Yes, the technological shift has made it both easier and harder. It took awhile but, eventually, we all bought into the shift from film to digital. And that collective buy-in has given rise to a speed in technological developments culminating into changes, some subtle, some not so subtle, in how we do things on set today. I’ll just mention a couple. I began directing in the dawn of the digital shift. I only shot film exclusively for maybe five years, then worked through the jump, regularly switching shooting film on some shows, digital on others. Now the last 10 years have been exclusively digital. One of the more obvious developments is that there is now a tremendous amount of control over the look of the show while on set. From a director’s perspective, having a show’s look dialed in on set is both inspiring and infuriating. I love seeing what the show will look like, mostly, while I’m standing there. But I hate waiting for every shot to be dialed in that way. Now this is not the case with every director of photography, not by a long shot. But when it happens and we begin to fixate, it stalls the process on a TV shooting schedule. One of the things you want as a director is momentum with your day. Momentum and this level of control on set are sometimes mutually exclusive, in my opinion. This has been changing in the last few years however, as post production technology advances, and DPs have more trust in what they can do six weeks from now with a problem shot as apposed to what they need to do now.

So specifically, how does this affect me? I believe in allowing everyone to do their jobs they way they need to do them. So when I’m delayed by something like this, I sit quietly in the background adjusting my shot list for the day. Don’t get me wrong. I will push the DP with what I consider to be the right amount of pressure. I am not a passive director when it comes to schedule but it’s a balance. And I will say this, it’s not them, it’s the technology we get sucked into. I also should qualify that I have always loved my collaborations with DPs, nearly all of them in my career. On Murdoch I had the pleasure of working with Yuri Yakubiw, a DP with a lovely touch and wonderful sensitivity to the material and who is not in the least the people I describe above. But an interesting outcome of this ‘problem’ is I have admittedly come up with some exceptional work myself as a result of having to edit and adjust my shot list on the fly when I’m seriously delayed. Surprises can be fantastic. Necessity/mother/invention/etc. The other major development with this technology is the issue of the rolling takes. This is a little producer coming out in me too but it is excruciating sitting through that material in the editing room. I know I’ll probably get some backlash for this but it’s costly and in my opinion lazy work on set. It’s one thing to be working through performance with an actor. Like when you see outtakes of a comedian working a line in several forms. That is exactly what comedians do when the camera isn’t rolling too. That’s how they know they have the best work. But when a director is doing multiple rolling takes without clear direction between the beats. And most specifically in drama, that director hasn’t got a handle on what they want. I’m not saying you have to shut out inspiration or that your plan needs to be 100 per cent before you step onto set, but I find it lazy when someone does it beyond a couple of takes. But this sort of thing is a direct result of us buying into the digital possibilities. The whole notion of it being cheap has, in some case made us lazy. We can roll until lunch now if we have to. This is not a good development. And again, a discussion for another time.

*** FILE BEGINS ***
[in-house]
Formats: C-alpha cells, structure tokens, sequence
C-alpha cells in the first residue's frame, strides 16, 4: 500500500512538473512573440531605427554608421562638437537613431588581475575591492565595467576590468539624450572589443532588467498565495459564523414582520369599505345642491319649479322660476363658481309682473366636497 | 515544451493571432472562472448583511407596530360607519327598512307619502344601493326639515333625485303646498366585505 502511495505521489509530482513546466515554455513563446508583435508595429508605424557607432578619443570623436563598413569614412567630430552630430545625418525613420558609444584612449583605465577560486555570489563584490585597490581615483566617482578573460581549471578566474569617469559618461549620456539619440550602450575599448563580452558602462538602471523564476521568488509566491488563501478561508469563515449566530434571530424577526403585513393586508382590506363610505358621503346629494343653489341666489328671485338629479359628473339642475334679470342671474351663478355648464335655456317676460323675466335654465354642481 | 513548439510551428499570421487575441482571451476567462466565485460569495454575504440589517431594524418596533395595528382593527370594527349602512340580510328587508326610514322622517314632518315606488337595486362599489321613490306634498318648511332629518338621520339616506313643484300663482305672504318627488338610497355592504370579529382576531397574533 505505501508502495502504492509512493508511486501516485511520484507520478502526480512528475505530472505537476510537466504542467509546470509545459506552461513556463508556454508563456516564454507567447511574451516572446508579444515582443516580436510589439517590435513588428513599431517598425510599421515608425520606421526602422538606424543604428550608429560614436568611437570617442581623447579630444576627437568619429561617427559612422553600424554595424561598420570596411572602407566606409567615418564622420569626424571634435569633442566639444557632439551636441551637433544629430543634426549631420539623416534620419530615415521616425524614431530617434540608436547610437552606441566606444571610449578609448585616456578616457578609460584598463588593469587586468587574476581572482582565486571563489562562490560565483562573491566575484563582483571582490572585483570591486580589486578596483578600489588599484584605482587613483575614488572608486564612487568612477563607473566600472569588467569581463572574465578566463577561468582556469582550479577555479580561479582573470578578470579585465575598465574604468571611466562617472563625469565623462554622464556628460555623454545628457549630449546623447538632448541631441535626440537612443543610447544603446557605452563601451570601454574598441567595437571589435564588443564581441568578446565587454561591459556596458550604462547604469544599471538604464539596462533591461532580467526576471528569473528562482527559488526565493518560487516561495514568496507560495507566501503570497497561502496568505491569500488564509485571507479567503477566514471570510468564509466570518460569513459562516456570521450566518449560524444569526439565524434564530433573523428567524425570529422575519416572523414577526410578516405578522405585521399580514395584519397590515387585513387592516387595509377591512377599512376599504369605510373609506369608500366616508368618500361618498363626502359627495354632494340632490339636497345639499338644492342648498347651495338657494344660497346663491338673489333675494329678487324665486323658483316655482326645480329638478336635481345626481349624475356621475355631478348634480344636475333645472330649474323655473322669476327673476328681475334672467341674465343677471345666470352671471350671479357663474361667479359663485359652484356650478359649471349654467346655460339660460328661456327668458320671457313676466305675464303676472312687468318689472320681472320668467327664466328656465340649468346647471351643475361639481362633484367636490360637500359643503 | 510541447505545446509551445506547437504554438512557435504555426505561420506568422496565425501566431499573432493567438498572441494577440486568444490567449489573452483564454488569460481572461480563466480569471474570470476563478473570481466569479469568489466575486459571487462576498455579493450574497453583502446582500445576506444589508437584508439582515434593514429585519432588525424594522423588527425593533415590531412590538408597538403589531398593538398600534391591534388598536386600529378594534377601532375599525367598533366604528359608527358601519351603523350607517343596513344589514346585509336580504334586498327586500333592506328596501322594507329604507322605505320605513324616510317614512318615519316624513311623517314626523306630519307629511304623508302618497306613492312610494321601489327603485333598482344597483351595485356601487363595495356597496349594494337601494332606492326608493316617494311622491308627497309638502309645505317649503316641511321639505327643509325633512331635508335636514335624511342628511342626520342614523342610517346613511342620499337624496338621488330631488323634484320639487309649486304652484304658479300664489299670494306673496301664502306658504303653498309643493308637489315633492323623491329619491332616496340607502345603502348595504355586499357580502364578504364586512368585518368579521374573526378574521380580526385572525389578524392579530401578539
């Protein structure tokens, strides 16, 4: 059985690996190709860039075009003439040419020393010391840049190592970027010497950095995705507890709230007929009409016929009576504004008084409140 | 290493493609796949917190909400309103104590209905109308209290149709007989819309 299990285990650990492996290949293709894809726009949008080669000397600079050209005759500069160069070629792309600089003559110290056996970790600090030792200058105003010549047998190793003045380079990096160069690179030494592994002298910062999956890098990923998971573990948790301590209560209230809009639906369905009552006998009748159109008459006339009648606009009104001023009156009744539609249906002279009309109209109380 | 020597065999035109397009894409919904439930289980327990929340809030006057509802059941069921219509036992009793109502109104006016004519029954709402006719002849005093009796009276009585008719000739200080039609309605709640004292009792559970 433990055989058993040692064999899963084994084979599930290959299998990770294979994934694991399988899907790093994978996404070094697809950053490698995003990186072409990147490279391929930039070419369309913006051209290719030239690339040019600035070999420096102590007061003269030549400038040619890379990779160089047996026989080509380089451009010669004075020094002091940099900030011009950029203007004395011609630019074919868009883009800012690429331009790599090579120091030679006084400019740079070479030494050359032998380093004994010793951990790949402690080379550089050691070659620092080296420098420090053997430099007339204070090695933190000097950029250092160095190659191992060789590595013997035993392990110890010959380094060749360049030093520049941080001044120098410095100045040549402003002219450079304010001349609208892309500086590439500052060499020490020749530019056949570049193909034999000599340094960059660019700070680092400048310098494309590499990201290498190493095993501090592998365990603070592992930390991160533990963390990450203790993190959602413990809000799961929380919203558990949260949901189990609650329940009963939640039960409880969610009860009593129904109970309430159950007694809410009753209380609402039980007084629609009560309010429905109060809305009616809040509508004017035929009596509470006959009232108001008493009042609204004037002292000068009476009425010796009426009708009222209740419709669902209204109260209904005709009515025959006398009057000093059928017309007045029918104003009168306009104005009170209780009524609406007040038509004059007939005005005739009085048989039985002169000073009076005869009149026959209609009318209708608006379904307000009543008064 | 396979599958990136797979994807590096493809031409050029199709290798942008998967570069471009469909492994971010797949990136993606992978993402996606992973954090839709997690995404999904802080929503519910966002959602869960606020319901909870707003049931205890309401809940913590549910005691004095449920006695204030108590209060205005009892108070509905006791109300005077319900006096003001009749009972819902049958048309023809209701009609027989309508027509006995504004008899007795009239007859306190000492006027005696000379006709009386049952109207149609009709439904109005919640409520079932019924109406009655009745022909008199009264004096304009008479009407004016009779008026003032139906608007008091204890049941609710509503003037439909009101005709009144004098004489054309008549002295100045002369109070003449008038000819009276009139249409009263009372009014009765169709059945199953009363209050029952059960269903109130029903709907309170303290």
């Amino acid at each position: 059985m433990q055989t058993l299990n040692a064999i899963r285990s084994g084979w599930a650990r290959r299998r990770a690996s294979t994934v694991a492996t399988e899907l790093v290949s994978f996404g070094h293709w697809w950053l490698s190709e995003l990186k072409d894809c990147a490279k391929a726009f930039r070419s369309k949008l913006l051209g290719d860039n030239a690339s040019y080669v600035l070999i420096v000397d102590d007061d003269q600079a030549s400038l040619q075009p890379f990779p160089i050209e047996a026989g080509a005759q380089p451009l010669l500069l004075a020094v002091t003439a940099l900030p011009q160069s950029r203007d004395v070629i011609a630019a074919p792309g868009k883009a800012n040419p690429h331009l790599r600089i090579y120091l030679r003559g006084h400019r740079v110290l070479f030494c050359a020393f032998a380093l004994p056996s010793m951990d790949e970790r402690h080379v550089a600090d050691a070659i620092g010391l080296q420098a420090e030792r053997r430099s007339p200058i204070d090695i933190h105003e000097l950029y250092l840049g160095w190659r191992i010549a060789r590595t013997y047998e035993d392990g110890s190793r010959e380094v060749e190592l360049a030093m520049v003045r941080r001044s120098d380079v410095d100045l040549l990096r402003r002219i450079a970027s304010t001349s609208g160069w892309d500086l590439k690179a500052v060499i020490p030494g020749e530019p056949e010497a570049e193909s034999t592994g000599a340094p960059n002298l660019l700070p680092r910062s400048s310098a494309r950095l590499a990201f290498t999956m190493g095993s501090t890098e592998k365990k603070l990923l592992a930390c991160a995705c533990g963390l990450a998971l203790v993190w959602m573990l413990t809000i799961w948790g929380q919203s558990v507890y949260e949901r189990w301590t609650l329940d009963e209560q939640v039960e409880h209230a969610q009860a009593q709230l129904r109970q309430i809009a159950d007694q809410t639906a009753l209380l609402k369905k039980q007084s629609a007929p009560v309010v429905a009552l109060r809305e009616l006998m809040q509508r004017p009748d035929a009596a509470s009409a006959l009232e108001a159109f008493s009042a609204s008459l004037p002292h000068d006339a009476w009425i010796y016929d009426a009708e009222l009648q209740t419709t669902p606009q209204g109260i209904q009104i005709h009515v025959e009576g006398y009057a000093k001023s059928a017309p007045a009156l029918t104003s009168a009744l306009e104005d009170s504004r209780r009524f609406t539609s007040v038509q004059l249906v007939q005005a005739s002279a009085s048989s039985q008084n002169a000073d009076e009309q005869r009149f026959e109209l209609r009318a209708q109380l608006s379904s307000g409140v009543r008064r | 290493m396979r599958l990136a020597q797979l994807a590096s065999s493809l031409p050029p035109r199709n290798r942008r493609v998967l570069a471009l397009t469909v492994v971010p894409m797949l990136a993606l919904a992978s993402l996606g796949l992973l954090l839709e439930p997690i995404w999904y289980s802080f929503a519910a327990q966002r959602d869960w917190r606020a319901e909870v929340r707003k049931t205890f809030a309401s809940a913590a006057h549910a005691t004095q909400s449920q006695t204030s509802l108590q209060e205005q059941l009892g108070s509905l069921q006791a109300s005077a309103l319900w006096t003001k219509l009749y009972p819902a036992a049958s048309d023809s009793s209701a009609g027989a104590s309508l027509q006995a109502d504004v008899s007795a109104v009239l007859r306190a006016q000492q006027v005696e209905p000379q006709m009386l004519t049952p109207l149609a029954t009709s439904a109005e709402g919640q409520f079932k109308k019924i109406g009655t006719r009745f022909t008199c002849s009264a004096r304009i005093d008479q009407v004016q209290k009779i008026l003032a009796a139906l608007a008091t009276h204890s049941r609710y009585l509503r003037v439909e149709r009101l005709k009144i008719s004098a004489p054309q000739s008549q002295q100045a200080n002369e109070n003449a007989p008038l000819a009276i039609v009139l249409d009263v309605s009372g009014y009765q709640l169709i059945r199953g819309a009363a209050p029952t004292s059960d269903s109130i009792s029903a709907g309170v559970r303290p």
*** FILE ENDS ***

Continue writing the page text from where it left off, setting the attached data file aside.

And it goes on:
What are you working on next?
I’m about to do movie with Annie Carlucci, an exec- producer I love and have worked with before. I’m very excited to be working with her again. I’m also still working myself into writing. Developing a few things. A movie and a half and a couple of series. (Hey writer friends, I can work in the room!) In the meantime, I am out there trying to make inroads into directing new shows here in Canada. I love working with people I haven’t worked with before. Getting inspired by their ideas and the way they do things. I’m working through my disability and working in spite of it.

In fact, I’m feeling that as a result of this issue, my work is better than it’s ever been. I am cancer free and loving life like never before. I have no benchmark for where I am or where I’m going. I’m in a future I could never have imagined, riding a wave that is not of my doing. It’s a very interesting ride I must say.

Murdoch Mysteries airs Mondays at 8 p.m. on CBC.